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Hyperloop could become the Intermarian answer to Nord Stream

Nord Stream – a notorious Russian gas pipeline project that was staunchly opposed by the US – became the boogeyman of Central and Eastern Europe because of the obvious security threats that it poses to the region. Russia is routinely using its oil and gas supplies as a geopolitical weapon, and this project is about to provide the Kremlin with the ultimate weapon – a possibility to completely remove gas supplies from the region. The main danger here is not the risk of an energy blockade of Intermarium – how the Cenral-Eastern European region is often called – but the fact that it becomes open to all kinds of aggravated scenarios and hybrid attacks since the clients in the Western part of the continent will largely stay unaffected.

The claims lead by Germany that Nord Stream is a business project are dubious at best. The existing gas pipeline capacities that go through Ukraine and Belarus are not nearly fully used. The total annual capacity of all pipelines that go through Ukraine in the direction of Germany is 97 bcm (billions of cubic meters). Those that go through Belarus are 33 bcm. Combined is 130 bcm. During 2019 – a pre-pandemic year when the demand was high – Germany received only 57 bcm from Russia. It’s been even less afterwards. 

Nord Stream is first and foremost a political project. It includes two sets of pipelines that go mostly parallel to each other. Each of them has the capacity of 55 bcm, 110 bcm total. Nord Stream 1 was fully finished at the end of 2012. After that Russia could use Nord Stream 1 and the Belarus route to supply all its gas to Europe. Ukraine wasn’t required any longer. The war in Ukraine started in 2014. Now Russia aims to finish Nord Stream 2. This will make the Belarus (and by extension Polish) route also expendable. And the political crisis in this country is already in full swing. If it escalates, Russian troops may end up at the Polish border yet again after three decades of absence, all while threatening Ukraine from the North. The rest of Central Europe will undoubtedly feel ramifications with an acute feeling of déjà vu.

The hyperloop angle

Hyperloop is a concept of high-speed transport for the 21st century which spurred quite a few promising startups. Although the idea is presented as an innovative train, it also heavily borrows from aviation, pipe transport, and self-driving cars. At its core, the idea is quite simple – by removing air resistance and friction pods can move on tracks at speeds close to the speed of airplanes. This is achieved by using a well-established technology of maglev trains and placing them into tubes with partially removed air. The result is not only a faster and greener form of transport, but it is also more efficient. It is much cheaper to operate due to reliance on electricity and lack of moving parts, it is less expensive to build than modern high-speed trains, it requires less space around tracks, it eliminates commute to and from airport by bringing people into a city center, smaller pods make routes more personalized without unnecessary stops, and many other benefits.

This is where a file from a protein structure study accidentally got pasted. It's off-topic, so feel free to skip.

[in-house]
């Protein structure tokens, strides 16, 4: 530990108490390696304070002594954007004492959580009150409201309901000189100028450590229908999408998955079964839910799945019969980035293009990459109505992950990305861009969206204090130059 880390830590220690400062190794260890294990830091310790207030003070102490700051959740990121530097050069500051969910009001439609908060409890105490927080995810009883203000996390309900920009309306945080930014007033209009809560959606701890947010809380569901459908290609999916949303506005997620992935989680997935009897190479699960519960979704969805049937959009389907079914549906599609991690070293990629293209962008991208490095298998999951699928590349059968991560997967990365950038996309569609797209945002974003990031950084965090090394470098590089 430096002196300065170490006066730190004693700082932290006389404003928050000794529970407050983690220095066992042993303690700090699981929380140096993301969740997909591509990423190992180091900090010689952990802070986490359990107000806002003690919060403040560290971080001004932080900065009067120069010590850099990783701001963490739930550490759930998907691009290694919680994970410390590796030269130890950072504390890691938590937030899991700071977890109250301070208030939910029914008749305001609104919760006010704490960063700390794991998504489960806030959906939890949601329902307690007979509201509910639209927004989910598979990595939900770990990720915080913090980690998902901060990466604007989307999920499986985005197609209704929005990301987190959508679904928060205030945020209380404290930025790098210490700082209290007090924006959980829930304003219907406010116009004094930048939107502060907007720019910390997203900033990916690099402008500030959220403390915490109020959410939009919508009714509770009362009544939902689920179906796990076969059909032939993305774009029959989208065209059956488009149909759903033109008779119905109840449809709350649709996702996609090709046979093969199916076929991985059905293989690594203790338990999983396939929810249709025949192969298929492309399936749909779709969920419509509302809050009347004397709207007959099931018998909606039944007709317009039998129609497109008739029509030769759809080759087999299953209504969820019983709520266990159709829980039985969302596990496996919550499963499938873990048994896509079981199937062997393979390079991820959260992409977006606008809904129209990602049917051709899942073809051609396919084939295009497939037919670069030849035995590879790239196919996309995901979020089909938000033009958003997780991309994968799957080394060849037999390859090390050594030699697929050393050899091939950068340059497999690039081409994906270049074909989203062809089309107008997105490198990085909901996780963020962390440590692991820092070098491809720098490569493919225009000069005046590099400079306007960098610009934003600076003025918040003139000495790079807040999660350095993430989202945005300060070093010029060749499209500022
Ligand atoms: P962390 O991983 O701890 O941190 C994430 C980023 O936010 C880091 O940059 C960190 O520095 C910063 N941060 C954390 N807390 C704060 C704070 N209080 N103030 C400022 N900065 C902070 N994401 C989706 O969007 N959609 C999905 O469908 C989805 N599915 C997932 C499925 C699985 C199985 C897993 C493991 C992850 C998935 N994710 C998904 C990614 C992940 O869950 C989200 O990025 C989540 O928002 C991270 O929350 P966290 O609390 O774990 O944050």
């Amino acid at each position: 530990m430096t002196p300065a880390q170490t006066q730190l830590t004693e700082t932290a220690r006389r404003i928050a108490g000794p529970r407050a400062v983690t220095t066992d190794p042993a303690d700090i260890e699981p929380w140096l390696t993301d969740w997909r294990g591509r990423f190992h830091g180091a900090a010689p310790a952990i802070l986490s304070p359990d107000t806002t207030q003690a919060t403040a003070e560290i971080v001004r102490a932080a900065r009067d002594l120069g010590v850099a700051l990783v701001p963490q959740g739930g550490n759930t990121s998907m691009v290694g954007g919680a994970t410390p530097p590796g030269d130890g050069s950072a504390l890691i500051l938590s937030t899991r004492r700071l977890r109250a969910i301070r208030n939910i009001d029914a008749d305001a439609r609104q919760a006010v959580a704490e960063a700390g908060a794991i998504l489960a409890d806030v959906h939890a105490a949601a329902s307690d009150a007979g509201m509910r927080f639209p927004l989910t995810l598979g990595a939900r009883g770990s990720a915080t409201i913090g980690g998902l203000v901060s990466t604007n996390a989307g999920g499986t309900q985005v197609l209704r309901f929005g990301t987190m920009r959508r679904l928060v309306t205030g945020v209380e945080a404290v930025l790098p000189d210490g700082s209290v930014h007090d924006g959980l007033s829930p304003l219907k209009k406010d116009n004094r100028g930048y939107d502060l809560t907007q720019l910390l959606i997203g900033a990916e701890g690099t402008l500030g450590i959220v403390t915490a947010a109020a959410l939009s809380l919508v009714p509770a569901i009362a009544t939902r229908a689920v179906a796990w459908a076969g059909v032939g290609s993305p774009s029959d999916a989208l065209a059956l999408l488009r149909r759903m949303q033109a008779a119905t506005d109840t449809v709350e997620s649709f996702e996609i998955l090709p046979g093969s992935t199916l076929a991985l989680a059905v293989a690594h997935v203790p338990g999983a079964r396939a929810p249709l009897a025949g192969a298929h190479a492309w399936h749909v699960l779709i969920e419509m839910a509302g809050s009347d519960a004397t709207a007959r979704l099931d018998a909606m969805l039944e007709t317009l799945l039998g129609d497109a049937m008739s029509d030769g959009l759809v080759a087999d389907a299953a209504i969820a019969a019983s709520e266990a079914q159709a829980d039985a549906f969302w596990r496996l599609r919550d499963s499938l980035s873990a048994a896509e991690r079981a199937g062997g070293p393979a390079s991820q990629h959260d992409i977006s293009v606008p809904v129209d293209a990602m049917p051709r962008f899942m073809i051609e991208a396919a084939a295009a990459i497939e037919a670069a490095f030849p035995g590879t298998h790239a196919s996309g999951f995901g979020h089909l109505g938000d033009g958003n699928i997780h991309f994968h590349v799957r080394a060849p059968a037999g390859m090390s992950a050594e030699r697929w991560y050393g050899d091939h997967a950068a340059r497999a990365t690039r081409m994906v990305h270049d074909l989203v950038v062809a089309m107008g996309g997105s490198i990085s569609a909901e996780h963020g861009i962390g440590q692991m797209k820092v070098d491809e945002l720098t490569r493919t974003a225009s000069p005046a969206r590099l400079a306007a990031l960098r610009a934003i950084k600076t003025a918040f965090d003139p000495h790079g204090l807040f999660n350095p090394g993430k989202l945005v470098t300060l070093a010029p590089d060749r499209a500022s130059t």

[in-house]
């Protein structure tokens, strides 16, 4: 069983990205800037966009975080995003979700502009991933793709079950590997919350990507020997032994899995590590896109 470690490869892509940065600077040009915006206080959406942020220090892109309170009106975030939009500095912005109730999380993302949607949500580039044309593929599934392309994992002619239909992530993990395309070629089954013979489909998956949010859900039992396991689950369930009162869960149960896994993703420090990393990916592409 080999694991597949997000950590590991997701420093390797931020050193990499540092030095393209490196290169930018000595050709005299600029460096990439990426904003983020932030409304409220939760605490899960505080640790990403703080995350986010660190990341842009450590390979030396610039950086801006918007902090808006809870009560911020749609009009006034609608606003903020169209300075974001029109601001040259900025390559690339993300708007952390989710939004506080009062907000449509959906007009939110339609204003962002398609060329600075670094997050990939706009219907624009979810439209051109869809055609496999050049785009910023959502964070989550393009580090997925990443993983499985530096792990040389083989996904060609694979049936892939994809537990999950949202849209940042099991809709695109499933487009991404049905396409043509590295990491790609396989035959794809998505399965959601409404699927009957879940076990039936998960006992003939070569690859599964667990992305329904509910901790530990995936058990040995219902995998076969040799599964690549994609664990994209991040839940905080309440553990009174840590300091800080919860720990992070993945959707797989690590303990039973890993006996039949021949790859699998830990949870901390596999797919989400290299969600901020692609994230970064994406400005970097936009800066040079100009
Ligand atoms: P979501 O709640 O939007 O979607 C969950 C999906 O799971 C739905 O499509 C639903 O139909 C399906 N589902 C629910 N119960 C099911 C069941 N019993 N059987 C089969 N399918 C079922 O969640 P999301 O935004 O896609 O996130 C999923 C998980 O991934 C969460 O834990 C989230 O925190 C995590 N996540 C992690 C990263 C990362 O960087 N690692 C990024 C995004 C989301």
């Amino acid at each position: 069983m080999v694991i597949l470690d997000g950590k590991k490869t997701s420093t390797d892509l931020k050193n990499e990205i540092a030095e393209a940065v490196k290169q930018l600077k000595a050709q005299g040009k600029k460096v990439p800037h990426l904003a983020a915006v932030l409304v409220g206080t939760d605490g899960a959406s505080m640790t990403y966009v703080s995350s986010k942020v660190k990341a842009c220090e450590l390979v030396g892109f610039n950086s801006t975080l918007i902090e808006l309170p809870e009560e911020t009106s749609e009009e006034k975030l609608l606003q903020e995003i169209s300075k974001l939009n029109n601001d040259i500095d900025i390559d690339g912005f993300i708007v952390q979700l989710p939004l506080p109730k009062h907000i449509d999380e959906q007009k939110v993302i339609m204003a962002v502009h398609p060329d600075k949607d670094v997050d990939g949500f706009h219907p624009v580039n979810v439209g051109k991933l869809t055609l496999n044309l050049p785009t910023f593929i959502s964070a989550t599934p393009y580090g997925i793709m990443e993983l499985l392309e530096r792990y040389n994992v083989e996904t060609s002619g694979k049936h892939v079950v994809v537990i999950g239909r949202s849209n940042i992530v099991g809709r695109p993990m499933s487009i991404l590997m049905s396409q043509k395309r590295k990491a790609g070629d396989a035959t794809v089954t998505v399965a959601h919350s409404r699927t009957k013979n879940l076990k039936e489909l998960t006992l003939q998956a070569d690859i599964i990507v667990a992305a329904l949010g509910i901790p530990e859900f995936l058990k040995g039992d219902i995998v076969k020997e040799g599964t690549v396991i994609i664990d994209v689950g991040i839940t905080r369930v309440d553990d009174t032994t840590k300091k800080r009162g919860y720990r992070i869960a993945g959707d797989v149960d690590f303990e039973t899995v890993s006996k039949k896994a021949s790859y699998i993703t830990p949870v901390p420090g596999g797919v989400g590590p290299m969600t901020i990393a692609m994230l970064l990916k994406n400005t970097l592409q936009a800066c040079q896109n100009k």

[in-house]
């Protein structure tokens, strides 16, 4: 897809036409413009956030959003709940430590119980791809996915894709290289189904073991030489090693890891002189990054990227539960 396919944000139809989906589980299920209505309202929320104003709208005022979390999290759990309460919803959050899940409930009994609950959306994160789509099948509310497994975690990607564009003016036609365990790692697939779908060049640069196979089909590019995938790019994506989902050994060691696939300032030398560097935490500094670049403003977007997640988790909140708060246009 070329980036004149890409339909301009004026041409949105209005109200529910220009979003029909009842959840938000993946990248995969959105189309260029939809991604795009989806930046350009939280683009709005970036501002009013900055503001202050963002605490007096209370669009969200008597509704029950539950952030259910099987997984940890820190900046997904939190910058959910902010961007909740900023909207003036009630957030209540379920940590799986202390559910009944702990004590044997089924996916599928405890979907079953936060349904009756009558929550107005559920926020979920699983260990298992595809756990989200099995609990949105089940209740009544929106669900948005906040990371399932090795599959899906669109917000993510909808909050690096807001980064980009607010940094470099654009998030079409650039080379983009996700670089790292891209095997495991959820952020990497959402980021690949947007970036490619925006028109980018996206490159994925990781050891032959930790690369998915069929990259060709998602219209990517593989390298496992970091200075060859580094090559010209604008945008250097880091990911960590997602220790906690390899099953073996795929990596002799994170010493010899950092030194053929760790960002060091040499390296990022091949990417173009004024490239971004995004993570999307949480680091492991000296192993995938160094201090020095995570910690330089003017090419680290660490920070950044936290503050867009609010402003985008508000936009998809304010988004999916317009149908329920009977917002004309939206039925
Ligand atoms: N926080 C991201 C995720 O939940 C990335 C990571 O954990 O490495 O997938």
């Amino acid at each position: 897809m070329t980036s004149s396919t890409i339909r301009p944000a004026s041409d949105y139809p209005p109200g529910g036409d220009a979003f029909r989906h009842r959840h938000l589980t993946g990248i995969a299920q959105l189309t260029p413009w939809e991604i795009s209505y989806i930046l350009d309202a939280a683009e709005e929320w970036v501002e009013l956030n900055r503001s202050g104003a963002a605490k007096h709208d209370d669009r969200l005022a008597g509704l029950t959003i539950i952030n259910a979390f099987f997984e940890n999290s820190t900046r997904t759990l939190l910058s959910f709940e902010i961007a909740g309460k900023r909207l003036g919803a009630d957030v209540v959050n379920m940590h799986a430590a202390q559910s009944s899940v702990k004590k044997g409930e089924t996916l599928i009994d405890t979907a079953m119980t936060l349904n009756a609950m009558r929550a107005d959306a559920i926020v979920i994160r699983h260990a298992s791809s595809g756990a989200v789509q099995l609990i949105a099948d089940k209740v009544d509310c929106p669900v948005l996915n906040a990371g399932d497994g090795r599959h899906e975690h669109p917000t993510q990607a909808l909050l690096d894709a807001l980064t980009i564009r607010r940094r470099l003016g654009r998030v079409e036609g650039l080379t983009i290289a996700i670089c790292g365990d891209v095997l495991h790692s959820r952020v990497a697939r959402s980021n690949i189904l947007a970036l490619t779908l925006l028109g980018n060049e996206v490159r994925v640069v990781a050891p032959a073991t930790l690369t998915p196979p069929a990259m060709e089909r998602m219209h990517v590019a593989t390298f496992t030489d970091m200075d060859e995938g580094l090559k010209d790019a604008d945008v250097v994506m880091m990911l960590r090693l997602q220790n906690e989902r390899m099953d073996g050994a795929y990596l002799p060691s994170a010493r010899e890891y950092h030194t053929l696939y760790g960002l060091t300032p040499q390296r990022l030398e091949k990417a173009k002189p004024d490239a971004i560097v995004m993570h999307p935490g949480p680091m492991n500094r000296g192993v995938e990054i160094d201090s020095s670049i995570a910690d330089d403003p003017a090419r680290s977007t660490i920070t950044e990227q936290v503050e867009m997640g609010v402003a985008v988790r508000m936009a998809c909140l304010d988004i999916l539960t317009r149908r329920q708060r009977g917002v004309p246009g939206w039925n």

But, perhaps, the biggest benefit of all is that it changes societies by transforming spread-out cities into subway stops within one conglomerate, increasing cooperation and opportunities. It literally shrinks the distance between the cities down to commute between boroughs of one megapolis. You will be able to live in one city, go every day to work in another city, have your night out in a third city, and visit your mom in a fourth city. All within one day, if needed. 

The key potential hyperloop projects are in the United States, India, the Middle East, and China. There are also local R&D hyperloop initiatives in Spain, Canada, Switzerland, and the Netherlands. But a strong argument can be made that the best place for hyperloop to succeed and to make the most significant and lasting impact is in Central and Eastern Europe, in Intermarium.

Below are several arguments that make Central-Eastern Europe a good target for the hyperloop technology:

  • AVAILABLE SPACE. One of the main legal and budget challenges for new tracks in the Western markets is the acquisition of land. Most of the Intermarian region is significantly freer with the use of this resource than the Western markets where you can hardly draw a line on a map without stumbling into an ownership or a use restriction conundrum.

  • INFRASTRUCTURE UP FOR UPDATE. Lots of existing infrastructure was laid back in the Soviet times, and it is up for an update anyway. Why not spend this money on forward-looking tech as opposed to yesterday’s?

  • TRACK GAUGE. Many people forget about it, but the region is physically split into two incompatible railroad systems. Broad gauge is used in the East and standard gauge in the West. Today when trains pass from Ukraine to Poland or Romania, they need to lose 2 hours minimum at the border just to wait until they change all the wheels. At the same time, the shortest distance from Bucharest to Warsaw actually goes through Ukraine, and naturally, it is never used due to the double case of this inefficiency. For this reason, the win from a united hyperloop system will be even greater than elsewhere.